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bobby mcferrinLast week Debbie and I were lucky enough to see Bobby McFerrin perform in Central Park. It was a beautiful evening, it was a free show, and we got there early enough to get good seats, spreading out a blanket as the sky darkened for his ninety minute performance.

Watching McFerrin sing is a revelation – most striking is how relaxed he is on stage. I’ve often felt that a performer’s greatest strength comes from being relaxed and open to the moment, and McFerrin is the king of that. From the second he came on, it felt like the stage was his home and we were visiting him. He sat easily in a chair, or wandered casually among his band members, as he went through most of the songs on his new album, “Spirit You All”, a deeply religious recording that recasts a number of spirituals and numbers from the Black church, as well as original compositions and a take on Dylan’s “I Shall Be Released”.

While McFerrin is a virtuoso and  a master he does not show off –  while he has an incredible range and great falsetto,  most of the time his voice is a relaxed, easy, normal sounding voice. Many performers spend a lot of time building up a wall between themselves and their audience through their virtuosity – the message is “Don’t try this at home – you’re not like me”. Not McFerrin –  he’s not trying to blow you away – although he does every once in a while with some amazing displays, all done with humor and class. Instead, he uses his art to build a bridge. Out of this relaxation and comfort on stage comes his improvisation – you get the sense he is really playing – playing with his own voice, with the musicians around him, and with the audience.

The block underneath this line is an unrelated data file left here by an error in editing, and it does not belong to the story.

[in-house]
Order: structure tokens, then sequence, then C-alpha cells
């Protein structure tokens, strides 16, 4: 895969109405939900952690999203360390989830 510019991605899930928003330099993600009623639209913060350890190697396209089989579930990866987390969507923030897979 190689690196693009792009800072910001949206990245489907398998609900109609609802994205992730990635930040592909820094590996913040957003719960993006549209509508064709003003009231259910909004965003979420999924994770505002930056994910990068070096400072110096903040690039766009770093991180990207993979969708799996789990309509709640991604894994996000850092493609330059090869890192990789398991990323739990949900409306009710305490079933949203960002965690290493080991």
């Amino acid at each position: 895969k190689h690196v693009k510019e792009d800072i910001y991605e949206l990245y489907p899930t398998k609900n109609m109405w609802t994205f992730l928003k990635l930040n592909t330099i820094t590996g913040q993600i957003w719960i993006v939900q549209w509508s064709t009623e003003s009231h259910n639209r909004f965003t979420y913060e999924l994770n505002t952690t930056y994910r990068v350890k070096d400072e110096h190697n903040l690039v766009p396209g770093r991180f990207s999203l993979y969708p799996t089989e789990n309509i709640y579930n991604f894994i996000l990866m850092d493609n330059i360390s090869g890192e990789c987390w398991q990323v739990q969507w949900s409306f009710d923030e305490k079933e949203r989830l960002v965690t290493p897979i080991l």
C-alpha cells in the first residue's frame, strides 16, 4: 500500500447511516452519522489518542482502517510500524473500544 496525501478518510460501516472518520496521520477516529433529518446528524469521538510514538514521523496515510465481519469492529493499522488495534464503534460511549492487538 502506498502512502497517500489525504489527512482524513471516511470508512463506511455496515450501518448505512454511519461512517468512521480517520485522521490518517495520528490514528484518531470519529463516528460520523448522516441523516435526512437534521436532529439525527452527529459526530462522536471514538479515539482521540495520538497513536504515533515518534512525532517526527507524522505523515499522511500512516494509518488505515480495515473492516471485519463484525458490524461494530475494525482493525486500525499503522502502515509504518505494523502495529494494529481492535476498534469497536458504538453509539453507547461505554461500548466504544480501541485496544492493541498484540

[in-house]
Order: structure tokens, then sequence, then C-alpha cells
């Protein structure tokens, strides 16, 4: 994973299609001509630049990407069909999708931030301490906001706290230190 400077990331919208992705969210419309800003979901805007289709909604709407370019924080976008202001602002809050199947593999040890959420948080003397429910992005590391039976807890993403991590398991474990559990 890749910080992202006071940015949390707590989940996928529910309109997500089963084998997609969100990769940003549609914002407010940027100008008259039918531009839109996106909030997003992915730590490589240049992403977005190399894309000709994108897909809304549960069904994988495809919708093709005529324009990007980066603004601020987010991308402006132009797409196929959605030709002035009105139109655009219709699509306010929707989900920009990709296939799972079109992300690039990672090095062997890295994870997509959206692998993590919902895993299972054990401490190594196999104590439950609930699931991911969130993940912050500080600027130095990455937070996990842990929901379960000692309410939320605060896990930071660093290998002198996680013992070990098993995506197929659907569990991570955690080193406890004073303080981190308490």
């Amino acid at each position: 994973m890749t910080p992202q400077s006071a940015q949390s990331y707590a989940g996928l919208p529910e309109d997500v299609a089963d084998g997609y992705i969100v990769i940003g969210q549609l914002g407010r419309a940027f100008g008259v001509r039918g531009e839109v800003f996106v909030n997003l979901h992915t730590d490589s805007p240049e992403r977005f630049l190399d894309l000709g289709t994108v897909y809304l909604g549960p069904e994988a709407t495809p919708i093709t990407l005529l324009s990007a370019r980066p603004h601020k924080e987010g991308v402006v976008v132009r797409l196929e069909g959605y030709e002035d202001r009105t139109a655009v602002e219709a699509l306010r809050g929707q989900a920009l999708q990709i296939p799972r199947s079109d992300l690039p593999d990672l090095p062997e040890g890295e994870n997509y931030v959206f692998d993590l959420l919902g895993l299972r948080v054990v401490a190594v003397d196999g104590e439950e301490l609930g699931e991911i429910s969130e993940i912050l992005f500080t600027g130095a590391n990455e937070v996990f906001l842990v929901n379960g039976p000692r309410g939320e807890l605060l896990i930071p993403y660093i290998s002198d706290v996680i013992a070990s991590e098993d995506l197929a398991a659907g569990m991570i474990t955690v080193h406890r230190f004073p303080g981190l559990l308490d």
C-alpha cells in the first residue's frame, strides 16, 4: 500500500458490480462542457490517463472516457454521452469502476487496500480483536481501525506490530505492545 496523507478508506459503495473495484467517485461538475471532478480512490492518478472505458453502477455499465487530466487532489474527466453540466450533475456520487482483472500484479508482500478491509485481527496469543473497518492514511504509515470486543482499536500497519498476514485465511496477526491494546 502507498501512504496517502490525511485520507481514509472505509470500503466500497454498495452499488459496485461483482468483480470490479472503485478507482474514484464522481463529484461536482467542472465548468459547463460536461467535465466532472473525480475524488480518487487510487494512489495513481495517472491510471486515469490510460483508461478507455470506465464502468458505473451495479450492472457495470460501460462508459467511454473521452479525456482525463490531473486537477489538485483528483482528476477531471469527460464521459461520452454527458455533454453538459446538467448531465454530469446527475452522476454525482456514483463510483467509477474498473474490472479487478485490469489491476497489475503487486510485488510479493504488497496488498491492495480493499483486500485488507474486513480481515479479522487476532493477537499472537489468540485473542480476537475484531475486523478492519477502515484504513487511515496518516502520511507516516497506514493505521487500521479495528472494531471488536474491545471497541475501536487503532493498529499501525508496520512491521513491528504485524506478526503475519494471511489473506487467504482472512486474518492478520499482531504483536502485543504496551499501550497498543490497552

Especially with the audience. In interviews, McFerrin talks about his interest in taking the focus off himself and putting it on the audience, so they are part of the experience and performance. If you’ve seen him live, you know how good he is at this – better than anyone else, even my guiding light, Pete Seeger. Wandering into the audience while singing “He’s Got the Whole World in His Hands” (including verses where the gender shifts to “She’s got…”) he held up the microphone to a half  dozen people. EVERY ONE OF THEM SANG. REALLY WELL! They sang well because he knew they could. Their success made us all feel part of it, and also affirmed McFerrin’s message – we all have a voice.

In a great interview with Krista Tippett  Bobby talks about American Idol and says, “They have good voices. They sing in tune. But so what? What are you saying?”

I think about all these things when I do a show. I think about how I can make the audience part of what I’m doing, so it’s something we’re doing together. Those of you who have seen my story “Build Me Up Buttercup” will know what I mean. Like McFerrin, I want to do something that says “We all have a voice.” Watching Bobby McFerrin makes me want to do it better.

Here’s another link to an amazing demonstration he gives of the pentatonic scale. 

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I’ve been spending time lately looking at an amazing book my dad gave me, The Deep by Claire Nouvian, a photo essay about the creatures that live down there where no one goes (except, maybe and unfortunately, certain oil companies). The pictures, like the one above, are astounding, and Nouvian makes clear that we have only scratched the surface of the type of live that exists in that world. One can’t look at those pictures without thinking several things.

First, are there not certain similarities between the things deep underwater and those deep in space?


Second, it seems to me that Nature (with a capital “N”?) is really willing to try anything. A creature with seven eyes – let’s see. One lung? A mom who carries her unborn babies in her mouth? (Some frogs). Many of these experiments don’t work, or don’t work for long. (Hmmm – humans?) The restrictions on what kind of life is actually supportable for any length of time condemn many of them very quickly, but nature (small “n”?) seems to be shrugging its shoulders, unperturbed by its many failures and then saying, “Okay, what about this?”, and coming up with something even more bizarre. Every once in a while, one of them works – for a while.

In short, humans spend a lot of time asking “Why?” and the universe seems happy to ask “Why not?”

Good science begins in wonder. So does a good life, I think. So along with asking why, it’s a good idea just to walk around with your mouth open at the millions of bizarre things the universe offers up.

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